Jump to content
   
Sign in to follow this  
RobertA

Need advice on buying a all electric Transit

Recommended Posts

I am looking at a 2012 extremely clean all electric transit in my area. It has 11,000 miles on it. Runs well but my worries are that since the company went belly up who built the system. I won't be able to get parts for it. Some simple could wind up leaving me with a pile of scrap metal. I'm very interested in hearing anyone's thoughts on service and how long I can expect the vehicle''s battery's to last. Also, is there a replacement battery pack for them. Please advise. Thank you

Share this post


Link to post
Share on other sites
 

I have 3 electric cars  -  Two 2012 Mitsubishi iMiEV's and a 2017 Chevy Volt

 

Bought the first Mitsu new 6 years ago in May of 2012 for $30K less the government $7.5K tax credit.  Bought the second one two years later when it came off lease for $8700 . . . . and it had just 3,900 miles on it  -  The second one had all the bells and whistles and a sticker of $34K when it was new.  This shows the alarming depreciation many EV's face as soon as you drive them off the lot.  Both these cars were still supported by the factory, with a 10 year, 100K battery warranty as well as extended warranties on the EV drive system

 

The Ford Transit Connect EV was never really a 'Ford' as they never warrantied any part of it  -  It was Azure Dynamics baby right from the start.  The $57.5K sticker meant there weren't going to be many private owners  -  It was aimed at business fleets.  With a 28 Kw battery giving you 50 to 75 miles of range, you would have to put 200K or more on it to recoup the difference in price from the ICE version  -  You almost could have bought 3 trucks from Ford for the price of one electric one

 

Should you buy this one?  That depends on what you can do with it and what they want for it.  Replacing the battery would be cost prohibitive, but Lithium EV batteries can last a very long time, depending on the software and how easy or hard on the battery it allows the vehicle to be.  I suspect the Transit is pretty conservative, as it gets about the same range from 28Kw of battery as our Mitsu's get from just 16Kw.  I personally wouldn't be too worried about the battery, but there could be other parts of it that might cause problems later on  -  Azure Dynamics built the entire drive train

 

If I had a small business which could make good use of a vehicle able to do 50 or 60 miles each day *and* I could buy the vehicle for $10K or less, I would probably take a chance on it . . . . but you are very correct that it's a gamble and that any major fault could leave you with some very expensive scrap metal  -  Oh, you could sell the battery bank to someone wanting to build their own EV and get maybe half your money back  -  You could probably sell the whole van in not running condition and get most of your money back . . . . assuming you found the 'right' buyer and you didn't pay more than $10K for it when you bought it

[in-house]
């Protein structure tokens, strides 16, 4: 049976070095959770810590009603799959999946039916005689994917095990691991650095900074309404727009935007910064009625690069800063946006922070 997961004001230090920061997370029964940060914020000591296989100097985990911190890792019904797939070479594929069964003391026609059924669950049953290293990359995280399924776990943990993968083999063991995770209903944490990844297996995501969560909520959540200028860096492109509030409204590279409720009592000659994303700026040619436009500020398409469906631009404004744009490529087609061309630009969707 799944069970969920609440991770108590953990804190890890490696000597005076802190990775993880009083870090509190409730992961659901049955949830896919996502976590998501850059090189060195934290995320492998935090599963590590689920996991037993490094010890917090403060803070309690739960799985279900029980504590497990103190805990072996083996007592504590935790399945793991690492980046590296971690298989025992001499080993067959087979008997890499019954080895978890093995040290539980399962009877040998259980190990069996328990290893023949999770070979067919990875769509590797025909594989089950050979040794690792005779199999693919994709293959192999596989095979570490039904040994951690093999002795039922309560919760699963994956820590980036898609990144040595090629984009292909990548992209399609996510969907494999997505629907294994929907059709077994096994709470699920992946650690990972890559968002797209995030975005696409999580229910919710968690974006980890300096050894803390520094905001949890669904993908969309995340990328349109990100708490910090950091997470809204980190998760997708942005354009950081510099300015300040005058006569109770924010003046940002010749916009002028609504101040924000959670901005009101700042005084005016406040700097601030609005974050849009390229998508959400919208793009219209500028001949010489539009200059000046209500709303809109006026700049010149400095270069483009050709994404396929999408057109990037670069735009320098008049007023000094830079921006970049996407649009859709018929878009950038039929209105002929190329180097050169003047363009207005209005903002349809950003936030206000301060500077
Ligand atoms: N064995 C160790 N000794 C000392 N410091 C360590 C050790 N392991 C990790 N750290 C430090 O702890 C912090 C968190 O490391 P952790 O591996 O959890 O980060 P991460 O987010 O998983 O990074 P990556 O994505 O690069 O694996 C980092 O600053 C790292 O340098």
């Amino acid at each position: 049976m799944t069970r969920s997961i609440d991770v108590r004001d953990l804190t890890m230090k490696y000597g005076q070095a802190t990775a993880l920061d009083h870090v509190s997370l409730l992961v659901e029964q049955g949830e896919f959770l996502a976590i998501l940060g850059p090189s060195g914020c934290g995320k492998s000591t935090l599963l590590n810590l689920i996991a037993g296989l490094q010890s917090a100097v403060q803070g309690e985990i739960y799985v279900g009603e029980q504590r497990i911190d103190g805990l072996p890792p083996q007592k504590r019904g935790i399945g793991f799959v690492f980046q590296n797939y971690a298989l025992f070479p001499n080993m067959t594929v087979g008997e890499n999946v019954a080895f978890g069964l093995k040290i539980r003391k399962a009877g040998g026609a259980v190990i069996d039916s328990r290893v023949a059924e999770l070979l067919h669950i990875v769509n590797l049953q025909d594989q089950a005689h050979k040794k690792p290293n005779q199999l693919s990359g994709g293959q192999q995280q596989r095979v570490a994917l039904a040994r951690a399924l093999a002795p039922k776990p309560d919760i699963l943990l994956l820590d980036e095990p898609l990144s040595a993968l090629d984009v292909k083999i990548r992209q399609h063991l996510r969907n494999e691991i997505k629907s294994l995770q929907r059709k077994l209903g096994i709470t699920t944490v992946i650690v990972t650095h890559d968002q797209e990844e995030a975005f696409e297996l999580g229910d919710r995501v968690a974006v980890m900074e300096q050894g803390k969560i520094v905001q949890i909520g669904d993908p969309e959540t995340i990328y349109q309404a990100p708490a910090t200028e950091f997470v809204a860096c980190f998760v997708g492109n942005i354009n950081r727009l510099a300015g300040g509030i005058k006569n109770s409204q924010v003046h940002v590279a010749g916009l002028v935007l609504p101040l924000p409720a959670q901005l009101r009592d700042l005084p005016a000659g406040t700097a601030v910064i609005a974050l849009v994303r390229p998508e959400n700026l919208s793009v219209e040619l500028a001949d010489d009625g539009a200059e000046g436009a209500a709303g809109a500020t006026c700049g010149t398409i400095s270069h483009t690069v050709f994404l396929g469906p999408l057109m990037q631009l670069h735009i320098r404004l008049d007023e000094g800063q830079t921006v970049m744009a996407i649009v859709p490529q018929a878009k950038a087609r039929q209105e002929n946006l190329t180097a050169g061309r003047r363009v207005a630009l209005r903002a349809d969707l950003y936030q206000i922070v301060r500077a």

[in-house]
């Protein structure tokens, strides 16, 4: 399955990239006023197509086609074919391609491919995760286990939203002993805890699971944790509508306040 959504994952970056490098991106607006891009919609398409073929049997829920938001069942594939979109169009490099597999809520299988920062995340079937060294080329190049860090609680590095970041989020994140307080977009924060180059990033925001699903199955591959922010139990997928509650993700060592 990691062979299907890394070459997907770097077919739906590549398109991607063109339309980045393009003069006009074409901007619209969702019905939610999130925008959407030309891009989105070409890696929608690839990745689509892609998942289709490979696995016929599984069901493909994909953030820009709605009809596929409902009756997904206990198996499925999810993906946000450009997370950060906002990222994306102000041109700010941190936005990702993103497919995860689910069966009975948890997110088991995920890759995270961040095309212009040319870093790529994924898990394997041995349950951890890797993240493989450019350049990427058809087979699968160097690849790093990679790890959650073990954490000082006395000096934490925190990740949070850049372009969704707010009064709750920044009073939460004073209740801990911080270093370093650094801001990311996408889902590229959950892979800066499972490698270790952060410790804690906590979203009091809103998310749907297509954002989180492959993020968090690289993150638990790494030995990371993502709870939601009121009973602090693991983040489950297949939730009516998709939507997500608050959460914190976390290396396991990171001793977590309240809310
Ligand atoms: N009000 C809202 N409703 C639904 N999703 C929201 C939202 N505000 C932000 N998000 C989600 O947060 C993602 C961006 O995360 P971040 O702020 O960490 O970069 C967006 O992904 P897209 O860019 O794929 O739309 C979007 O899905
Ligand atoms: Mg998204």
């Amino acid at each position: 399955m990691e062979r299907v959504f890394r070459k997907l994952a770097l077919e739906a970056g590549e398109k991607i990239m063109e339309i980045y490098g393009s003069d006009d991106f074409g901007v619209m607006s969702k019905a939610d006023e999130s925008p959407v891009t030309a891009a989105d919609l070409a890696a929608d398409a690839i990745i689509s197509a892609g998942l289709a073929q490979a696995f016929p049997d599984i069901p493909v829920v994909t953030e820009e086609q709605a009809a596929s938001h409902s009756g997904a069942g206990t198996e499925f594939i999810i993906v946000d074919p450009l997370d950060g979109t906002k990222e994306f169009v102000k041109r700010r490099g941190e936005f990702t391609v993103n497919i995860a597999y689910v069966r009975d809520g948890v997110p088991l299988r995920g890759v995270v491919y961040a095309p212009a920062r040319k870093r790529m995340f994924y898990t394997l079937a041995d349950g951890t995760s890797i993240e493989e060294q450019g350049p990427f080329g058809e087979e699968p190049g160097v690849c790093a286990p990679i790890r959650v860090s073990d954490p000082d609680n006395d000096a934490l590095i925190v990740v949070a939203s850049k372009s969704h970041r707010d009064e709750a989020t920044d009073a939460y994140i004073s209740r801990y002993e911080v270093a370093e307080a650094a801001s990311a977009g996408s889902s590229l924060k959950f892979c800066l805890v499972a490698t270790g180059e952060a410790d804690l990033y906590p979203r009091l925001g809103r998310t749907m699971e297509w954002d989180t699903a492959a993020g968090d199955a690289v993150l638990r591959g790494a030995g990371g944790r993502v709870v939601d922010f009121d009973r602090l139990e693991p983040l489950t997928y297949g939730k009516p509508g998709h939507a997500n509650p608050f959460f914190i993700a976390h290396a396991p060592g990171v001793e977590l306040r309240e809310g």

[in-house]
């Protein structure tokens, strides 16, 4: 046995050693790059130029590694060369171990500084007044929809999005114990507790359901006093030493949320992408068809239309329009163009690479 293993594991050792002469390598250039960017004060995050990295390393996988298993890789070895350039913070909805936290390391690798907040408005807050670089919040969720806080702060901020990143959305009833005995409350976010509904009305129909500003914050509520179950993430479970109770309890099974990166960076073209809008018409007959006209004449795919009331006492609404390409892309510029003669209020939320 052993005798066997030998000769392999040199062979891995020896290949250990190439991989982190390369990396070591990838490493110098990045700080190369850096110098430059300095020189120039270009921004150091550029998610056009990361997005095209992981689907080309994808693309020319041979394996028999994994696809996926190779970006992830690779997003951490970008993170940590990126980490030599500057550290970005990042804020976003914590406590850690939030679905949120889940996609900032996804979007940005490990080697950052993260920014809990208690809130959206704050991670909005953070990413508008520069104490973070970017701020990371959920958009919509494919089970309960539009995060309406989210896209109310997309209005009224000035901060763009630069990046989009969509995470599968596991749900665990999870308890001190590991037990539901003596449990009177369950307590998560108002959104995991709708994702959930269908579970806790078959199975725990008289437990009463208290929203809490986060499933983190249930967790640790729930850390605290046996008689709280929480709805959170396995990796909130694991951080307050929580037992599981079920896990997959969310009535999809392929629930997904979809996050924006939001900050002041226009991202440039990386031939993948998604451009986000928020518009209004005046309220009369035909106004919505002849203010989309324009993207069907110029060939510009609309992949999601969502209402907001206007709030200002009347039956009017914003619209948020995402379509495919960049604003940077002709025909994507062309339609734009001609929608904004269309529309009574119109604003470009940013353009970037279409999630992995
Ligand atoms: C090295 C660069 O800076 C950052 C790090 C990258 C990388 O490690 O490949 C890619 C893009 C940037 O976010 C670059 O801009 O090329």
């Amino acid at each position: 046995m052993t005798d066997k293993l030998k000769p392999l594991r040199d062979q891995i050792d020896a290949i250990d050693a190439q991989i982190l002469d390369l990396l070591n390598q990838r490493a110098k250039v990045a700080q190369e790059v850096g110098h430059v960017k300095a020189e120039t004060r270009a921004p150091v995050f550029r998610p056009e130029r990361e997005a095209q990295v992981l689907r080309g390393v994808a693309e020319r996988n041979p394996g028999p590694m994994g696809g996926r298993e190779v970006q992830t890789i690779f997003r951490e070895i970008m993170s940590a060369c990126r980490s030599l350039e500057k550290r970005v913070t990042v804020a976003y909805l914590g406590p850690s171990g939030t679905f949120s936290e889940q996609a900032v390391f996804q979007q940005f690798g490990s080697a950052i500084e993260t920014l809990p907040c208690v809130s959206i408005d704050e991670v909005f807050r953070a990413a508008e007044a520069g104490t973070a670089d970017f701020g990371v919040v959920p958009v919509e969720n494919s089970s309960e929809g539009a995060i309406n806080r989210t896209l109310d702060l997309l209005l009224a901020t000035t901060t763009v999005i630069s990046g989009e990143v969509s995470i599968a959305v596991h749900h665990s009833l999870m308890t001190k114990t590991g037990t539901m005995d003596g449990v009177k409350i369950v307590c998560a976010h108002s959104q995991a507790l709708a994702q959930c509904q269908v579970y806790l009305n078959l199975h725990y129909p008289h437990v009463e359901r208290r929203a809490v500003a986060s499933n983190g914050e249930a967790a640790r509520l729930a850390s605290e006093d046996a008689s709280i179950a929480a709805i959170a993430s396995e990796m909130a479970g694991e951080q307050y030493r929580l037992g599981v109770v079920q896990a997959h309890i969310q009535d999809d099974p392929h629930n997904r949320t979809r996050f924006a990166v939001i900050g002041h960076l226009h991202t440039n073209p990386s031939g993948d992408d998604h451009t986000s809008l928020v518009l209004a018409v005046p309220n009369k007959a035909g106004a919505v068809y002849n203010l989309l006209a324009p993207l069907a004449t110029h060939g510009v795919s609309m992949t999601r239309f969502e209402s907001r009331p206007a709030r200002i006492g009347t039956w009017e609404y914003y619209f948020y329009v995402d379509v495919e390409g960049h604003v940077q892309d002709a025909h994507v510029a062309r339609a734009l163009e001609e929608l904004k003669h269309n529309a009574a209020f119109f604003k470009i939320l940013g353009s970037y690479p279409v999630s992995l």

If they're asking more than $10K, I don't think they're going to find many buyers.  If Azure was still in business and if it had a warranty still in effect for a few more years, it *might* be worth $15K, but as it is now, it's a real gamble  -  If the price is 'right' it might be a gamble worth taking, but it all depends on your needs and the asking price, IMO

 

Our Mitsubishi's have been completely problem free (other than 3 factory recalls) for 6 years now and we're really glad we bought them both.  Hopefully we'll still be driving them 6 or 8 years from now  -  There won't be ANY warranty by then, but we'll have got our value from then by then too

 

Don

Share this post


Link to post
Share on other sites

Azure went out of business for warranty purposes in 2012 .  The  factory support is not going to be there .

If the TC's  operational  parameters meet your need, then the Question of the day is Do you feel lucky!!  

Share this post


Link to post
Share on other sites
Posted (edited)

The battery is a fairly well understood part and possible could be retrofitted if it failed.  The electric motor I would expect to be quite reliable as well.  The power electronics and the controls for them would be a major question mark.  To me bigger questions are stuff like how do the AC and heater work?  Is it a heat pump like the Leaf or does it heat water like the Volt?  Depending on the source those could be problem areas in a 6 year old car.  Stuff like radiators (if it has them) are not so much of an issue.  Battery in my Volt has been perfect but do know that it only uses the capacity between 20% and 80% and it is heated and cooled.  That would be my base line and I'd compare the TC EV battery life expectancy to that.  A good check would be the range on a moderate (60 degree F) day now versus when new.  

 

Totally agree with GBL's question!  If it is cheap enough then I'd look at the residual value with a failed battery or electronics and that would be my value at risk.  There are folks around who like to tinker with electric vehicles and a descent system would be of some value to them.  I'm not familiar with Azure but did see their parts and other assets were bought by someone else in 2012.  If it's super cheap and you really like the EV drive the I'd say go for it.  If it's in the same price range as a used 2012 then I'd run.

 

Edit:  please keep us updated on your decision and if possible some photos would be nice.

Edited by PhotoAl

Share this post


Link to post
Share on other sites

Create an account or sign in to comment

You need to be a member in order to leave a comment

Create an account

Sign up for a new account in our community. It's easy!

Register a new account

Sign in

Already have an account? Sign in here.

Sign In Now
Sign in to follow this  

×